Charles Nikolas Beunconsejo


Charles Nikolas Beunconsejo

Work from Reality is a Hologram.

“It looked like a calm had settled, but then he realized he couldn’t shake off the restlessness. There must be something more than this. Suddenly Charles Buenconsejo felt limited within his own craft, after he reached a point where he thought he already knew what there was to know: about equations of lighting a face learned from his father’s studio, framing a landscape from road trips with friends, setting up an image to tell a story for a magazine…
These have all become too familiar. The shuffling of life and work from behind the camera.

Recently, he got caught in an obsession about concepts of an alternate universe, string theory and wormholes, devouring as much as he could from popularized works of theoretical physicists Stephen Hawking and Michio Kaku. And as with all those who succumb to the pull of the unknown, Charles’ describes this recent fascination as “falling into a rabbit hole.”

Reality is a Hologram, Charles’ first solo exhibit, wrestles between the skillfulness of the photographer and the unknown that magnify his limitation. To compress within a single frame all the angles that exist in a story without cropping out all the evidence of truth, he can only do so much as a photographer.

In“A Thousand Stars Burst Open”, Charles reveals a galaxy broken up by gravity. Beyond his grasp, this vast universe, and all its secrets and theories scuffle for attention, edged out by reality and common hours for him to move on. And yet he tries to give as much as he could for his sanity by creating slivers of escape routes through concrete.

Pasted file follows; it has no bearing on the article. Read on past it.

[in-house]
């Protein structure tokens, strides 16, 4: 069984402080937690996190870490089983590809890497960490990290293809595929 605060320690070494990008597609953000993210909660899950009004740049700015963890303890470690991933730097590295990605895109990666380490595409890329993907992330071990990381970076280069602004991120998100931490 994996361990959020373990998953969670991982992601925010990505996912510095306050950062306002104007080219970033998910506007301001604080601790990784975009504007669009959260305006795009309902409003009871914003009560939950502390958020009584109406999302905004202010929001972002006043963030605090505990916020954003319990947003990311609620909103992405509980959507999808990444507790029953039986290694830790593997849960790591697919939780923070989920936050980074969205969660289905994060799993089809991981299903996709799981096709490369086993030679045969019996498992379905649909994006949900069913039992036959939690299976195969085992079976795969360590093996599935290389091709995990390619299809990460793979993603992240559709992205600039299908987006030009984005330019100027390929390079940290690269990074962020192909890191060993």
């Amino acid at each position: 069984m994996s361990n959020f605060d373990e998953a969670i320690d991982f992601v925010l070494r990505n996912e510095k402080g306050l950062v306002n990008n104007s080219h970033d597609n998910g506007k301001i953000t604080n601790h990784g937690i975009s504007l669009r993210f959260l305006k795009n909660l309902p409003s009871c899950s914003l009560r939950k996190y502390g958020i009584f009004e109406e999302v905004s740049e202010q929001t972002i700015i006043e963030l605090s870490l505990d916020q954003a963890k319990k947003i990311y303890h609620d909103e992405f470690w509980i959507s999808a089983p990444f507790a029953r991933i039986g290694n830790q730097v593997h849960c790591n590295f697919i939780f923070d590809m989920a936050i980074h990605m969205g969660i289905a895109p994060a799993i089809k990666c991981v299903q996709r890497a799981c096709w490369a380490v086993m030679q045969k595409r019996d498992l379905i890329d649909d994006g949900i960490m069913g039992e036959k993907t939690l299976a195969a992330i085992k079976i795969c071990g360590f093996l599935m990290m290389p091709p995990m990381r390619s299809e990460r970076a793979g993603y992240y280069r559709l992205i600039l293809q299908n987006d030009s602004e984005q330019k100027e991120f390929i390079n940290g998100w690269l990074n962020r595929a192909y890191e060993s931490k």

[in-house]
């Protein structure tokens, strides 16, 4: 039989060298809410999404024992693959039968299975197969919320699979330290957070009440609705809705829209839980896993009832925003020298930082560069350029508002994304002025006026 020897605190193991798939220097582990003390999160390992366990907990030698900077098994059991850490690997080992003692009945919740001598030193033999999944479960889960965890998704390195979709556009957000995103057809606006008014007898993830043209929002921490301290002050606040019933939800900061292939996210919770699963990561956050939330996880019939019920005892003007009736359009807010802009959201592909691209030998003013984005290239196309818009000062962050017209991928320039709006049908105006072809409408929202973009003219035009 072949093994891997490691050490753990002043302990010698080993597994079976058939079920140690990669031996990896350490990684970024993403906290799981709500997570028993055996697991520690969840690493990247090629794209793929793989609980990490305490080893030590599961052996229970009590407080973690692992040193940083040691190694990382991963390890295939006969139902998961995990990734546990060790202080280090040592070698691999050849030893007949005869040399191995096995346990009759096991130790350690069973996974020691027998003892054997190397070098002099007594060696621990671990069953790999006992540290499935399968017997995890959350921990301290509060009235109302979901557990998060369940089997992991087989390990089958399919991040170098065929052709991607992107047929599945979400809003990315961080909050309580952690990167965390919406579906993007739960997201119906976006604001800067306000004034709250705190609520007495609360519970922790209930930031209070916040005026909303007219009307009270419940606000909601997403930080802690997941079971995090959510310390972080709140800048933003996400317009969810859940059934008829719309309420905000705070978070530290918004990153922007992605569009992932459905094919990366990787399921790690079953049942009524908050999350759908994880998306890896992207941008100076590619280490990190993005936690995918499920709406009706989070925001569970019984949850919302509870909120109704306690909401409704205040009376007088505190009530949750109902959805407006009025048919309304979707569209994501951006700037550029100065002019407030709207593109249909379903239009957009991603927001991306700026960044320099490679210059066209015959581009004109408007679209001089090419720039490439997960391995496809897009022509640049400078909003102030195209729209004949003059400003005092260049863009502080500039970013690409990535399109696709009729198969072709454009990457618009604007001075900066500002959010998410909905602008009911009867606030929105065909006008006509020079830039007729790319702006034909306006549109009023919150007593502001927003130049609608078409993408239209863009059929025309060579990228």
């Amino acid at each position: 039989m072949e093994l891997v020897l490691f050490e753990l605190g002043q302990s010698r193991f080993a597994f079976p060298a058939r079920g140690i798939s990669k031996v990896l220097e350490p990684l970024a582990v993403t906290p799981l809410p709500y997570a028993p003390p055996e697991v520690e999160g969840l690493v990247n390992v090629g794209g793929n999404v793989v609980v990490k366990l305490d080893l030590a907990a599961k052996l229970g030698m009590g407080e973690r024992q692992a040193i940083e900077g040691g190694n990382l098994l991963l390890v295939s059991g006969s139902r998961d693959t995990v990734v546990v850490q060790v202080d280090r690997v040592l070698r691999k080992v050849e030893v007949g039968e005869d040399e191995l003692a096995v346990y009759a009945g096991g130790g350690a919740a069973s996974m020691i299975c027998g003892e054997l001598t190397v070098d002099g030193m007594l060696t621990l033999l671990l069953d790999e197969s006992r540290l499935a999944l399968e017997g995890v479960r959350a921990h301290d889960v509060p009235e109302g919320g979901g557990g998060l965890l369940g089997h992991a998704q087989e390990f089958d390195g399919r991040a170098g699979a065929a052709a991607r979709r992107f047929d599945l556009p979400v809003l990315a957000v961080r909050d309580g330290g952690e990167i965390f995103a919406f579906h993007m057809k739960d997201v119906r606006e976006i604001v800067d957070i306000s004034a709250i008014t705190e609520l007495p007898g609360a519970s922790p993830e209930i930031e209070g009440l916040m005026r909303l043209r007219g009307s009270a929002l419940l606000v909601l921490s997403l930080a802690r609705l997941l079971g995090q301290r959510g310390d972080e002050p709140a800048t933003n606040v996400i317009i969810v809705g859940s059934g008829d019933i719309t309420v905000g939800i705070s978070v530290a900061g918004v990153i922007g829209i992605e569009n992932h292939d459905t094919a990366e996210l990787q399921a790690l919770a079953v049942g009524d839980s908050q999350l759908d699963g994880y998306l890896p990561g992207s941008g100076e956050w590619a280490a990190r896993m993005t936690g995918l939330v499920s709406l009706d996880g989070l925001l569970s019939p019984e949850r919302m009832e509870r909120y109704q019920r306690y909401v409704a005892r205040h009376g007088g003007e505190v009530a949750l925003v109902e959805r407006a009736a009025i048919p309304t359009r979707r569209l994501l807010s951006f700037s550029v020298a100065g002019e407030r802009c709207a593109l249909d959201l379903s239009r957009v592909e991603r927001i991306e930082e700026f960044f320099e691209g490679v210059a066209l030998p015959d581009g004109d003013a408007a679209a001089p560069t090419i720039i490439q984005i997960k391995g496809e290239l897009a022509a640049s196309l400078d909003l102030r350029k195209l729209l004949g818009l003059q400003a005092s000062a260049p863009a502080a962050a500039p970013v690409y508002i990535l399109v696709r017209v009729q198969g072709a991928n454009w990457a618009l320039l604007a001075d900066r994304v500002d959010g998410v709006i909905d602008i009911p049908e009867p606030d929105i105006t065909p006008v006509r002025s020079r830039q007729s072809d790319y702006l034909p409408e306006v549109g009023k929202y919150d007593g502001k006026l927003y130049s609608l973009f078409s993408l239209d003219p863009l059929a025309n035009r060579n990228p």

Charles embraces the idea that reality is an illusion, with the truth standing a few steps away from it. What we want is close enough to be held and yet it cleverly eludes us. “Zoning Out of Reality”sucks you into a trap of an image on loop. It implies an endless night of a cycle of thoughts, caught in a dream state instead of waking up and finally taking action.

Perhaps there are so many things he has to settle within himself. In“In a Different Time, In a Different Place”, the story is that of his middle-aged father packing his bags to live a new dream far from the familiar shores of Cebu. And for Charles, Cebu signifies home and family. To visit a place and to find absent what has been constant unsettles him.

There is more to what we think we already know. There is a need to grow new shapes out of two-dimensional living and to breathe in more volume into it, to dedicate more pursuit to meaning. Sometimes the details paint the whole picture, you zoom out by zooming in. You find that rainbows fall on the dirty ground to save it from indifference.

It is this that he is learning to reconcile: the weight of reality firmly pinning down his desires, and yet knowing that it is only projecting what’s inside.” – Dang Sering

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